Balak (Balak, בלק) was the name of a Moabite king in the days of Moses. It is also the name of the fortieth reading from the Torah. It comes from the second verse of this week’s reading, which says, “Now Balak the son of Zippor saw all that Israel had done to the Amorites” (Numbers 22:2). This week’s Torah reading tells the story of how Balak hires the occult prophet Balaam to lay a curse on Israel. Balaam meets resistance from God, has a conversation with his donkey and ends up blessing Israel instead of cursing them.


Balaam failed to curse Israel. Worse yet, he failed to win a large reward from Balak. Then a thought occurred to him. Perhaps he could not curse Israel, but he could induce Israel to curse themselves. In Numbers 31:16, we learn that he conspired with the Midianite and Moabite leaders and suggested a plan.He counseled them not to march out to make war against Israel. Instead, he advised them to invite the men of Israel to a party hosted by the daughters of the Midianites and Moabites. He told them to use their daughters as bait to lure the Israelite men to an idolatrous feast.

While Israel remained at Shittim, the people began to play the harlot with the daughters of Moab. (Numbers 25:1)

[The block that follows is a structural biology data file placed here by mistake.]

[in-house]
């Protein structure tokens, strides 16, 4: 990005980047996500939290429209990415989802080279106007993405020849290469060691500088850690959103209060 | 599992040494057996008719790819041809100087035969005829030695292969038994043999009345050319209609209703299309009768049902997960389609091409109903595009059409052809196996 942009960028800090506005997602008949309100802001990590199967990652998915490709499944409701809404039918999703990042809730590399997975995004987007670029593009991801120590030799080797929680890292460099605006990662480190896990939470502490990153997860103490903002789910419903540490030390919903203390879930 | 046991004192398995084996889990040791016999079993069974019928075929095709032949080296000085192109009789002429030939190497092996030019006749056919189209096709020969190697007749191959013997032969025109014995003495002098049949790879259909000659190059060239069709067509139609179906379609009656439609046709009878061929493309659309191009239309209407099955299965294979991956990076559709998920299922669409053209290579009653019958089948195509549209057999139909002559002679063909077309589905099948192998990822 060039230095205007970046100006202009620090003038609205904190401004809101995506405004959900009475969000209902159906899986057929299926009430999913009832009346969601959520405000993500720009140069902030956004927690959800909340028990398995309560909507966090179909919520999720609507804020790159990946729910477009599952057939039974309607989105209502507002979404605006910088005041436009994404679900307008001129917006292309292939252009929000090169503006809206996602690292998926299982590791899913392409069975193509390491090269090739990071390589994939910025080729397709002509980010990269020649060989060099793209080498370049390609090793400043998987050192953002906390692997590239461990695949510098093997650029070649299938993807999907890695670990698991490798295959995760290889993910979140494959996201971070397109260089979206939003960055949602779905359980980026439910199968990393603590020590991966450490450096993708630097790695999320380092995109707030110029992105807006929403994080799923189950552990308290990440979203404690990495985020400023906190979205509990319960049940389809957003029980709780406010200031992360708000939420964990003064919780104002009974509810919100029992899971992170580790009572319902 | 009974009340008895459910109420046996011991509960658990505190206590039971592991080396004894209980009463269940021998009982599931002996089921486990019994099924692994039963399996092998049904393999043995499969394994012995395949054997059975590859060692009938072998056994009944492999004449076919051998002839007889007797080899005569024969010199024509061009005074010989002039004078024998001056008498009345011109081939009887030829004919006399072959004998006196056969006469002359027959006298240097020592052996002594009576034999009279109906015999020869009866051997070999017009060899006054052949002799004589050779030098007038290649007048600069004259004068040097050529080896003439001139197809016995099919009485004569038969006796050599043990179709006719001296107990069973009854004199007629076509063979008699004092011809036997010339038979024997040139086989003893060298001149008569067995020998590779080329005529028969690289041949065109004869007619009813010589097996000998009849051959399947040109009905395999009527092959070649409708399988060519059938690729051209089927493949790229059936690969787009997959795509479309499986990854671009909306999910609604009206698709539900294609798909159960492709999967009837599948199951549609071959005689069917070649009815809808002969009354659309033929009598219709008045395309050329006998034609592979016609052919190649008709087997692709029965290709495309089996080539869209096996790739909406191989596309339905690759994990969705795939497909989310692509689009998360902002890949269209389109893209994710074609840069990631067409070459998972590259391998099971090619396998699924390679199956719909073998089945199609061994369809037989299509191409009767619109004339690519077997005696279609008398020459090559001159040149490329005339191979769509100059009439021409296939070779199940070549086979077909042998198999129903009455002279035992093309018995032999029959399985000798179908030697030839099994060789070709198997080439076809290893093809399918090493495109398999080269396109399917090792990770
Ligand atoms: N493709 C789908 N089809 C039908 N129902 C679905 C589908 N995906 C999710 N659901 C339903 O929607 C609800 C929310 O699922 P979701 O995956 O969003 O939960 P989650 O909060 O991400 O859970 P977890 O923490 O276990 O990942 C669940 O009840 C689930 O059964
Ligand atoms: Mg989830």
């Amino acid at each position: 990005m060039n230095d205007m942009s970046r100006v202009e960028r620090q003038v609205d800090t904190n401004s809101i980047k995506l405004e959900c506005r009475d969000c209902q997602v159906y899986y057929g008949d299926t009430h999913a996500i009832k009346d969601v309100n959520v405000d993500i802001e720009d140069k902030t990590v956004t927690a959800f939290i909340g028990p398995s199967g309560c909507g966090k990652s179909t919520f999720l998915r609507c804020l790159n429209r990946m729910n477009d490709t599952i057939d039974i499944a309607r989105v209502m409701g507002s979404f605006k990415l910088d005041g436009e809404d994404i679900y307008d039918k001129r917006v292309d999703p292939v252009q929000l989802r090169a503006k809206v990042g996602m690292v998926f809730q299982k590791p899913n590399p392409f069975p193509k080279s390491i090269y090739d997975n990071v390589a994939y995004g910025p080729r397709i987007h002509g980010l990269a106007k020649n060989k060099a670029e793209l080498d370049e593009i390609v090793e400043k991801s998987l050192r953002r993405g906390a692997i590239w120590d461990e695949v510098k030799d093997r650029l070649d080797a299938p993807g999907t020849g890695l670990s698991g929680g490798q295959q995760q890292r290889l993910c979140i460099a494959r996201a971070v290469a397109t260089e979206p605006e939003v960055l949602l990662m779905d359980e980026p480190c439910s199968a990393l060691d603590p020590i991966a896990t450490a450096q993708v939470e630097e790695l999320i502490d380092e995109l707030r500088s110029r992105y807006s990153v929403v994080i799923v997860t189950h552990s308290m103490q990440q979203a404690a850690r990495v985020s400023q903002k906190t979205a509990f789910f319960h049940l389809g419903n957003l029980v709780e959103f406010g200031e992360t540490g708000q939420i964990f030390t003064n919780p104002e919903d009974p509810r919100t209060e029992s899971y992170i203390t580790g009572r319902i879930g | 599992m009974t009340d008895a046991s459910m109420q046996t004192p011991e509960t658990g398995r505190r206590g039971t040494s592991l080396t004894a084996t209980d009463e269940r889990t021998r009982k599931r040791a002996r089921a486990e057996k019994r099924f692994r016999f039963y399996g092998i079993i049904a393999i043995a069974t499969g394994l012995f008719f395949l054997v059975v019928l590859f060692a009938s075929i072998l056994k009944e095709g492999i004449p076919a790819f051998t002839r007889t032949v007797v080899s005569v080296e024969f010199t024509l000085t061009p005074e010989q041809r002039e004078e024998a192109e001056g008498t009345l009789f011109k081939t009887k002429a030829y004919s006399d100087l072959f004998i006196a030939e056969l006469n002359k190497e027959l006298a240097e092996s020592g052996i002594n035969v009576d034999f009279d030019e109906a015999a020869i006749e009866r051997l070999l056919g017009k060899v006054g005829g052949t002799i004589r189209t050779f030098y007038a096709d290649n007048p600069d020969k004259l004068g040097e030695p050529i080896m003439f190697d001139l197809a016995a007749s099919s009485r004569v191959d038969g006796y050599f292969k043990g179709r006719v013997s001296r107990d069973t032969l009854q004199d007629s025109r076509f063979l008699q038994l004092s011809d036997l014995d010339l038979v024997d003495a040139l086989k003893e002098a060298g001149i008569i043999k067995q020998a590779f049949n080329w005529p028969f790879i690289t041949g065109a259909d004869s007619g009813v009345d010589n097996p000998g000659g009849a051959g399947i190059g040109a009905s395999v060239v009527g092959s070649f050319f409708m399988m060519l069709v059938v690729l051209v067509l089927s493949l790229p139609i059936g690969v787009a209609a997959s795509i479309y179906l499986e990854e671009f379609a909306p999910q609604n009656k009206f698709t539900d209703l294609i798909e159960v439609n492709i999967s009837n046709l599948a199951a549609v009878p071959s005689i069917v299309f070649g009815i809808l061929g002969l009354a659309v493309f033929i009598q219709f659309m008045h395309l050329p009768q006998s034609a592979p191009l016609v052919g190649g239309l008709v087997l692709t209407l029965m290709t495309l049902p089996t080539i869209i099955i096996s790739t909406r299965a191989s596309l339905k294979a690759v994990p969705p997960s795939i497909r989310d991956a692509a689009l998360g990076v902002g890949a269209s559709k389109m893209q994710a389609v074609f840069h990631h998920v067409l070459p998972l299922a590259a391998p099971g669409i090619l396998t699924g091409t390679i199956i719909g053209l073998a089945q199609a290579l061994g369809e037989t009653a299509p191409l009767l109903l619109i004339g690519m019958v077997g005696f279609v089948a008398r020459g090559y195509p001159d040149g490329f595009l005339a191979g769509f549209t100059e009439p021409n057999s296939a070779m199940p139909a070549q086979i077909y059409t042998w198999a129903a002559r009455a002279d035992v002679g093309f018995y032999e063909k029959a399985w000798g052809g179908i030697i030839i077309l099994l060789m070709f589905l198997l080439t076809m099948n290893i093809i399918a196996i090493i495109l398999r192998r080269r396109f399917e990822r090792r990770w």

Even the noblewomen of Midian participated in the plan to prostitute themselves to Israel. For example, the infamous Cozbi was the daughter of Zur, one of the five princes of Midian. When Moses saw the women of Midian, he declared, “Behold, these caused the sons of Israel, through the counsel of Balaam, to trespass against the LORD in the matter of Peor, so the plague was among the congregation of the LORD” (Numbers 31:16).

The daughters of Moab “invited the people to the sacrifices of their gods, and the people ate and bowed down to their gods. So Israel joined themselves to Baal of Peor” (Numbers 25:2-3). The choice of words intentionally evokes sexuality, a theme that the prophet Hosea picks up in his rebuke regarding the Israelite fertility cult.

They came to Baal-Peor and devoted themselves to shame, and they became as detestable as that which they loved. (Hosea 9:10)

Balaam’s wicked plan succeeded. He managed to finagle the nation into bringing a curse down on its own head. The LORD unleashed a plague among the tribes and 24,000 died.

In the book of the Revelation, Yeshua rebuked the assembly at Pergamum for eating food sacrificed to idols and engaging in sexual immorality under the influence of “the teaching of the Nicolaitans” (Revelation 2:15). The Master referred to sexual immorality and eating food tainted by idolatry as “the teaching of Balaam.”

But I have a few things against you, because you have there some who hold the teaching of Balaam, who kept teaching Balak to put a stumbling block before the sons of Israel, to eat things sacrificed to idols and to commit acts of immorality. So you also have some who in the same way hold the teaching of the Nicolaitans. (Revelation 2:14-15)

The sexual allure and inherent idolatry of the heathen world continues to entice believers and draw us away from singular devotion to the LORD. To break free from the spell of sensuality and materialism takes a radical resolution on our part.